Last summer, Abigail Menefee (12) was contacted by her mentor, Dr. Robin Krimm, to speak at a gustatory (taste) conference after she made a neurobiology breakthrough which concerned taste. Menefee has been working in the neurobiology field of taste since sophomore year. Her work focuses on taste buds.
Menefee still continues her research at the University of Louisville’s Health Sciences Center, and is still undecided as to if she will attend the conference or not.
“I still have not decided whether I will go. I’m hoping it will work. I am nervous and excited about the prospect of the conference. [I am] nervous about the idea of talking to specialists in the taste field, yet excited I was given the opportunity to participate in such an opportunity,” Menefee said.
As to why Menefee went into the field of neurobiology, Mr. Robert Baar (MST Chemistry) is responsible, due to a lab that his students participated in during Menefee’s sophomore year.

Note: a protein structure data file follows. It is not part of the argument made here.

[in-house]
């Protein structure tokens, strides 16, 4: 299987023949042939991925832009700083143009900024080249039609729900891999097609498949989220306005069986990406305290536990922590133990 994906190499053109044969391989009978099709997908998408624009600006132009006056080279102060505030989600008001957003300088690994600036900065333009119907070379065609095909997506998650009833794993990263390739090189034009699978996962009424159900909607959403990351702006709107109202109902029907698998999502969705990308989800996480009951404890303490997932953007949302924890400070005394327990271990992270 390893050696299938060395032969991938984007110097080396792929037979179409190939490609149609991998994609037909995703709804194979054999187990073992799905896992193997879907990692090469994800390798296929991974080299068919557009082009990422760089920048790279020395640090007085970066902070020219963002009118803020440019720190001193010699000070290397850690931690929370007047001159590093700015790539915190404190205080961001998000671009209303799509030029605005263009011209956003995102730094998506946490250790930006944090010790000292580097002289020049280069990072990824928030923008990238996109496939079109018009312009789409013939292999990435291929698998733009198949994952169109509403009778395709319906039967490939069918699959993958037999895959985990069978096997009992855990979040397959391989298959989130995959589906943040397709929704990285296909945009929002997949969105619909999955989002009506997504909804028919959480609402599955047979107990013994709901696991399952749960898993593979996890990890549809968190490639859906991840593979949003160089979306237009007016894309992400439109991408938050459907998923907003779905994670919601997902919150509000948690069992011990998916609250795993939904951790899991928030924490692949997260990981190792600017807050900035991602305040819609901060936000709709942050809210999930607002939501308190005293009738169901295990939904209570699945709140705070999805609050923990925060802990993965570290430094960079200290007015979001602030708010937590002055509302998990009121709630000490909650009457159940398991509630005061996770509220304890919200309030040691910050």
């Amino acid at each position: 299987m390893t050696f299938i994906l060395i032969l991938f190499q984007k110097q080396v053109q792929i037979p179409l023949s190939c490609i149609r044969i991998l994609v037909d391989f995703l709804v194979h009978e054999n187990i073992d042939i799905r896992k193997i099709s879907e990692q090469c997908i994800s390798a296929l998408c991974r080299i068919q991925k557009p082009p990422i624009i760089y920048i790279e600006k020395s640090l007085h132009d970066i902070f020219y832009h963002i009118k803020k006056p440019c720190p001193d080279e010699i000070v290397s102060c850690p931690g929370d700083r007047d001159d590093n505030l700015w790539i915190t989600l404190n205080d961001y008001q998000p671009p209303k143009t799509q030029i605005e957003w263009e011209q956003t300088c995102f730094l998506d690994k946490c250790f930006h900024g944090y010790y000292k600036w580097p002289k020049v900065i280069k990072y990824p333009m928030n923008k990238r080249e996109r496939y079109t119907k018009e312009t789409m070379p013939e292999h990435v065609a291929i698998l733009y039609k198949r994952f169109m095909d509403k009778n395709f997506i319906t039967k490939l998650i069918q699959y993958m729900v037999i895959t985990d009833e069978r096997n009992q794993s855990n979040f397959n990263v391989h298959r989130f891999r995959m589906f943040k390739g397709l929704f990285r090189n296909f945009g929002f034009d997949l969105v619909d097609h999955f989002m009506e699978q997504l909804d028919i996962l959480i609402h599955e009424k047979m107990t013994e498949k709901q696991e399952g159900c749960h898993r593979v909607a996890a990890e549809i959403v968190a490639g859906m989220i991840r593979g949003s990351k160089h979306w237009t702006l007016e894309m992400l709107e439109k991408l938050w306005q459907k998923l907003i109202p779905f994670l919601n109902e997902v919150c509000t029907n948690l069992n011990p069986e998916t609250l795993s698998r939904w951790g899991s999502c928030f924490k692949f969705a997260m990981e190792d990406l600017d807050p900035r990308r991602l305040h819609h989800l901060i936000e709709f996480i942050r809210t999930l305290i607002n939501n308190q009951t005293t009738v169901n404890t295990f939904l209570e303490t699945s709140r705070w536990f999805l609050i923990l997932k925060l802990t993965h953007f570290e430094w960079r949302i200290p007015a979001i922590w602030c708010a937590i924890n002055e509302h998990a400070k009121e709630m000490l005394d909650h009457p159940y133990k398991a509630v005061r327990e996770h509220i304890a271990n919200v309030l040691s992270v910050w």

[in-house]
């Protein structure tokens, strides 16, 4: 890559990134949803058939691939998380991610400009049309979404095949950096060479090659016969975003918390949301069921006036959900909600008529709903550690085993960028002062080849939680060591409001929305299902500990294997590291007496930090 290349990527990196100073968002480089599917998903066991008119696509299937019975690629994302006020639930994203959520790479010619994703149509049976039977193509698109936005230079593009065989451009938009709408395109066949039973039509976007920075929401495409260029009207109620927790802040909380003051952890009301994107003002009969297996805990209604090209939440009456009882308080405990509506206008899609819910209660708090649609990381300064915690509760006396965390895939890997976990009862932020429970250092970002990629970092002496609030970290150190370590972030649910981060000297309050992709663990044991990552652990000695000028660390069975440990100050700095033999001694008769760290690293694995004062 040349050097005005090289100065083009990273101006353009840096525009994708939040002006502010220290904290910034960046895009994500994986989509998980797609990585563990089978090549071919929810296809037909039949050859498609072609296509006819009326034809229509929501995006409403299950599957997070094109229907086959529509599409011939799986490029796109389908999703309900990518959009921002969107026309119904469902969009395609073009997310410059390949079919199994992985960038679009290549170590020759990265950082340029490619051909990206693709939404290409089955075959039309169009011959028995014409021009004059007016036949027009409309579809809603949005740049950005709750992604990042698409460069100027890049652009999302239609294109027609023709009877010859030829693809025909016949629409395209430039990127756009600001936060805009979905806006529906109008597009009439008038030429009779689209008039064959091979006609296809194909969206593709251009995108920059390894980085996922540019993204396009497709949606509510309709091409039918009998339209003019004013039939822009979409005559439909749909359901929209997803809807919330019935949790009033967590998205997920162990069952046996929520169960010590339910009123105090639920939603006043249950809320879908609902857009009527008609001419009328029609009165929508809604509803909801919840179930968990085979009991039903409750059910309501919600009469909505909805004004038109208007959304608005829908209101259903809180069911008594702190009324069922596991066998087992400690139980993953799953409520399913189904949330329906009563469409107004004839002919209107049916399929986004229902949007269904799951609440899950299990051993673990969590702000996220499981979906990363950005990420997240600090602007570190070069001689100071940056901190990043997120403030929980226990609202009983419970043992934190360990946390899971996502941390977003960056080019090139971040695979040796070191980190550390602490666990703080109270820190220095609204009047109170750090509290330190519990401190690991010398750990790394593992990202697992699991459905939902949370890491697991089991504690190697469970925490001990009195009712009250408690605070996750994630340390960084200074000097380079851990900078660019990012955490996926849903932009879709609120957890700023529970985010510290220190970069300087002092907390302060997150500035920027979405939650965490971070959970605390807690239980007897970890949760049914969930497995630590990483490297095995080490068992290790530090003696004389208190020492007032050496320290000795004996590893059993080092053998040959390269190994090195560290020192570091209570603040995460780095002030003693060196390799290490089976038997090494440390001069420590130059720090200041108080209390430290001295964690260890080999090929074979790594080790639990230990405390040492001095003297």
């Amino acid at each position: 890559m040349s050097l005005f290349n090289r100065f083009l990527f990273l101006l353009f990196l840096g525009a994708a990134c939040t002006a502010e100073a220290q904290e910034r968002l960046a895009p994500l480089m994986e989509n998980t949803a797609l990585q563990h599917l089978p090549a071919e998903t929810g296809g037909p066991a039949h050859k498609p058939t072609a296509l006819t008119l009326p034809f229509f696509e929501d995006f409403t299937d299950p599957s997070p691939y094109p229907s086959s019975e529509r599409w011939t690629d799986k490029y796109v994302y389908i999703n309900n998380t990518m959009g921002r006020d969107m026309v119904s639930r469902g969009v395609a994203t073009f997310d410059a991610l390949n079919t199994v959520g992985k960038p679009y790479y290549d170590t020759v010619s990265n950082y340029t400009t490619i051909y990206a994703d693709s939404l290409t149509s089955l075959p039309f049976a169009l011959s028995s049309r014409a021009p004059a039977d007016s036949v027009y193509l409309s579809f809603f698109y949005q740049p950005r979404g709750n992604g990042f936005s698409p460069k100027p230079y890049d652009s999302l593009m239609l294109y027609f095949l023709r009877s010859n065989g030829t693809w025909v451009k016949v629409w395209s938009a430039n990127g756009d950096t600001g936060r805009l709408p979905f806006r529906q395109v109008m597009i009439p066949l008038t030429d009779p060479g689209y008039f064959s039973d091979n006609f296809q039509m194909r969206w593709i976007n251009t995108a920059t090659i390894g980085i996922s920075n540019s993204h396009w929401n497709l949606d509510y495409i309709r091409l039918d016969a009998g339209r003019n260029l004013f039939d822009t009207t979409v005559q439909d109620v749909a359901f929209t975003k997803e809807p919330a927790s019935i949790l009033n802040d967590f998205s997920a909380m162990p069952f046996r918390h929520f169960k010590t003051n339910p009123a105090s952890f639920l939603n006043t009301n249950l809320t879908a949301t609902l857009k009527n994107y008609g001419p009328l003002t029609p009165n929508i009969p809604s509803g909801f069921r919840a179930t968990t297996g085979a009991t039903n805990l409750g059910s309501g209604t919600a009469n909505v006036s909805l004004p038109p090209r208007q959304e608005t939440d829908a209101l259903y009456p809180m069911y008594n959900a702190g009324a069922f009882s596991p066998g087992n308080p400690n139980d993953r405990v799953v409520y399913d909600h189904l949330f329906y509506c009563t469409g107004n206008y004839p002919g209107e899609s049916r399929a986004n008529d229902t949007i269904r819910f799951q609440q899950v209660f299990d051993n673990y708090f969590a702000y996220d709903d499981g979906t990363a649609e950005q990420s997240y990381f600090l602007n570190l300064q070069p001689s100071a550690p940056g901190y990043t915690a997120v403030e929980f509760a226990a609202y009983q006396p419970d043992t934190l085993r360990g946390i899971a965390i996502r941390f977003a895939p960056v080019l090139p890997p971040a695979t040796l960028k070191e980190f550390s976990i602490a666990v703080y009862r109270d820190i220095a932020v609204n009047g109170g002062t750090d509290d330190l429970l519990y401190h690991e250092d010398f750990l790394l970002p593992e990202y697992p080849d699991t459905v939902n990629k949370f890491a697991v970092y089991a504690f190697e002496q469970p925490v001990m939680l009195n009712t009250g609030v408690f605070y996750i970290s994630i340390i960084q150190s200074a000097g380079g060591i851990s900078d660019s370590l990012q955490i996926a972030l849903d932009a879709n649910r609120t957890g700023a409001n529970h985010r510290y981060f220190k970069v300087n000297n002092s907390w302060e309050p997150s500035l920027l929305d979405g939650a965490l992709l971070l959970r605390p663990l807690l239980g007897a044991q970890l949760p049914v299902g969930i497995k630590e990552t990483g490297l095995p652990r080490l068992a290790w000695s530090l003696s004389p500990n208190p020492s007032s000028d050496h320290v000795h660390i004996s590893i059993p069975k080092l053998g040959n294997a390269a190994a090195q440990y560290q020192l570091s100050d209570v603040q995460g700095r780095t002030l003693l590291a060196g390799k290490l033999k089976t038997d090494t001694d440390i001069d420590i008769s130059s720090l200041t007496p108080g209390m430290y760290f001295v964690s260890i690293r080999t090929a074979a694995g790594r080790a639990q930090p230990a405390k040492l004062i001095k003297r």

“In sophomore year, I was searching for a possible topic to study when Mr. Baar introduced the idea of actual research in a lab to our class. Since I was interested in neurobiology, Mr. Baar gave me information to contact my mentor Dr. Robin Krimm,” Menefee said.
As a senior, Menefee had the choice to participate in science fair this year. Whilst it seems as if a senior would sit out on a stressful project such as science fair, MST teachers disagree.
“Seniors participate for many reasons. Some do it because it makes them more attractive to a potential university or college. For example, a student conducting advanced research in a particular area, might mail their research to the Dean or Chairperson of the comparable department at the college or university that they wish to attend. This makes the student more attractive to the Dean or Chair because of their research experience,” Mr. Robert Baar (MST Chemistry) said.
“Research is a continuous process. I wanted to see my research reach some sort of conclusion so that I could begin a new research idea during senior year and senior summer. In addition it’s a great opportunity for lab experience,” Menefee said.